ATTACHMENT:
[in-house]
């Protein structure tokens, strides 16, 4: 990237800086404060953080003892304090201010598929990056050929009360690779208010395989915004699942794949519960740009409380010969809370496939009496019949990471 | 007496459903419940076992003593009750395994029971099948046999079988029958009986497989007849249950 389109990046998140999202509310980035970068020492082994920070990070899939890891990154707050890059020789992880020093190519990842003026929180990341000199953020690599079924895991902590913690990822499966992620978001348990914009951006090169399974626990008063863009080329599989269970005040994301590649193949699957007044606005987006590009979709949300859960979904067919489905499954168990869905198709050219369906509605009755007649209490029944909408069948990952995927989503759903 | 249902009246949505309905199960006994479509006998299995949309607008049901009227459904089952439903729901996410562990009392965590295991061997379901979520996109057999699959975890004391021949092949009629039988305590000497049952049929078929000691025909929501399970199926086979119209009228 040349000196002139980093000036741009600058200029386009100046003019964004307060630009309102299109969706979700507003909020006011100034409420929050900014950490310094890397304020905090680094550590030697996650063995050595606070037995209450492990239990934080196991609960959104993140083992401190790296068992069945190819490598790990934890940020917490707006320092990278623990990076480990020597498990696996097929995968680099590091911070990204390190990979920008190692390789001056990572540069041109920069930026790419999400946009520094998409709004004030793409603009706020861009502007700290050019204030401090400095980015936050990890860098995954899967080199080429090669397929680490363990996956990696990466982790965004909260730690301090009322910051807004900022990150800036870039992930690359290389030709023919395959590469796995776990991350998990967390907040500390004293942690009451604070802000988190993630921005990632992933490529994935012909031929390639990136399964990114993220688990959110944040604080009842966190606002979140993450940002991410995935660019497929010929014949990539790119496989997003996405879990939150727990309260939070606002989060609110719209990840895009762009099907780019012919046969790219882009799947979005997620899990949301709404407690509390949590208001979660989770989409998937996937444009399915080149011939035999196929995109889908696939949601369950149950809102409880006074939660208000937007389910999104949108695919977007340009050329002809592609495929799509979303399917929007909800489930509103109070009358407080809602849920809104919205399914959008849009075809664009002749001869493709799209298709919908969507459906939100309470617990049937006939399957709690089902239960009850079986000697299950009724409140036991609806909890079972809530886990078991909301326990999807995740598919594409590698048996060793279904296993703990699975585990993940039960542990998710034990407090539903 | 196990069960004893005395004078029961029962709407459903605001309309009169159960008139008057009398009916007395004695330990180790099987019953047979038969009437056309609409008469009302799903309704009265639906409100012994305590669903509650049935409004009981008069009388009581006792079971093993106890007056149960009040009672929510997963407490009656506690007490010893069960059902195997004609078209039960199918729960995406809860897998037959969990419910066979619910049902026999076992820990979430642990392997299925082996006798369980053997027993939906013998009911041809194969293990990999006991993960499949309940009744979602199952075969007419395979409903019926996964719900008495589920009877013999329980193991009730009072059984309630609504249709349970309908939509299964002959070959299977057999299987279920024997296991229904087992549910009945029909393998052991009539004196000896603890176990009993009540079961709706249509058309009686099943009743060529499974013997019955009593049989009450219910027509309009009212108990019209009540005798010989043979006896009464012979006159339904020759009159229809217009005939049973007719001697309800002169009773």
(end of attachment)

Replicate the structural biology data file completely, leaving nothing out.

[in-house]
């Protein structure tokens, strides 16, 4: 990237800086404060953080003892304090201010598929990056050929009360690779208010395989915004699942794949519960740009409380010969809370496939009496019949990471 | 007496459903419940076992003593009750395994029971099948046999079988029958009986497989007849249950 389109990046998140999202509310980035970068020492082994920070990070899939890891990154707050890059020789992880020093190519990842003026929180990341000199953020690599079924895991902590913690990822499966992620978001348990914009951006090169399974626990008063863009080329599989269970005040994301590649193949699957007044606005987006590009979709949300859960979904067919489905499954168990869905198709050219369906509605009755007649209490029944909408069948990952995927989503759903 | 249902009246949505309905199960006994479509006998299995949309607008049901009227459904089952439903729901996410562990009392965590295991061997379901979520996109057999699959975890004391021949092949009629039988305590000497049952049929078929000691025909929501399970199926086979119209009228 040349000196002139980093000036741009600058200029386009100046003019964004307060630009309102299109969706979700507003909020006011100034409420929050900014950490310094890397304020905090680094550590030697996650063995050595606070037995209450492990239990934080196991609960959104993140083992401190790296068992069945190819490598790990934890940020917490707006320092990278623990990076480990020597498990696996097929995968680099590091911070990204390190990979920008190692390789001056990572540069041109920069930026790419999400946009520094998409709004004030793409603009706020861009502007700290050019204030401090400095980015936050990890860098995954899967080199080429090669397929680490363990996956990696990466982790965004909260730690301090009322910051807004900022990150800036870039992930690359290389030709023919395959590469796995776990991350998990967390907040500390004293942690009451604070802000988190993630921005990632992933490529994935012909031929390639990136399964990114993220688990959110944040604080009842966190606002979140993450940002991410995935660019497929010929014949990539790119496989997003996405879990939150727990309260939070606002989060609110719209990840895009762009099907780019012919046969790219882009799947979005997620899990949301709404407690509390949590208001979660989770989409998937996937444009399915080149011939035999196929995109889908696939949601369950149950809102409880006074939660208000937007389910999104949108695919977007340009050329002809592609495929799509979303399917929007909800489930509103109070009358407080809602849920809104919205399914959008849009075809664009002749001869493709799209298709919908969507459906939100309470617990049937006939399957709690089902239960009850079986000697299950009724409140036991609806909890079972809530886990078991909301326990999807995740598919594409590698048996060793279904296993703990699975585990993940039960542990998710034990407090539903 | 196990069960004893005395004078029961029962709407459903605001309309009169159960008139008057009398009916007395004695330990180790099987019953047979038969009437056309609409008469009302799903309704009265639906409100012994305590669903509650049935409004009981008069009388009581006792079971093993106890007056149960009040009672929510997963407490009656506690007490010893069960059902195997004609078209039960199918729960995406809860897998037959969990419910066979619910049902026999076992820990979430642990392997299925082996006798369980053997027993939906013998009911041809194969293990990999006991993960499949309940009744979602199952075969007419395979409903019926996964719900008495589920009877013999329980193991009730009072059984309630609504249709349970309908939509299964002959070959299977057999299987279920024997296991229904087992549910009945029909393998052991009539004196000896603890176990009993009540079961709706249509058309009686099943009743060529499974013997019955009593049989009450219910027509309009009212108990019209009540005798010989043979006896009464012979006159339904020759009159229809217009005939049973007719001697309800002169009773």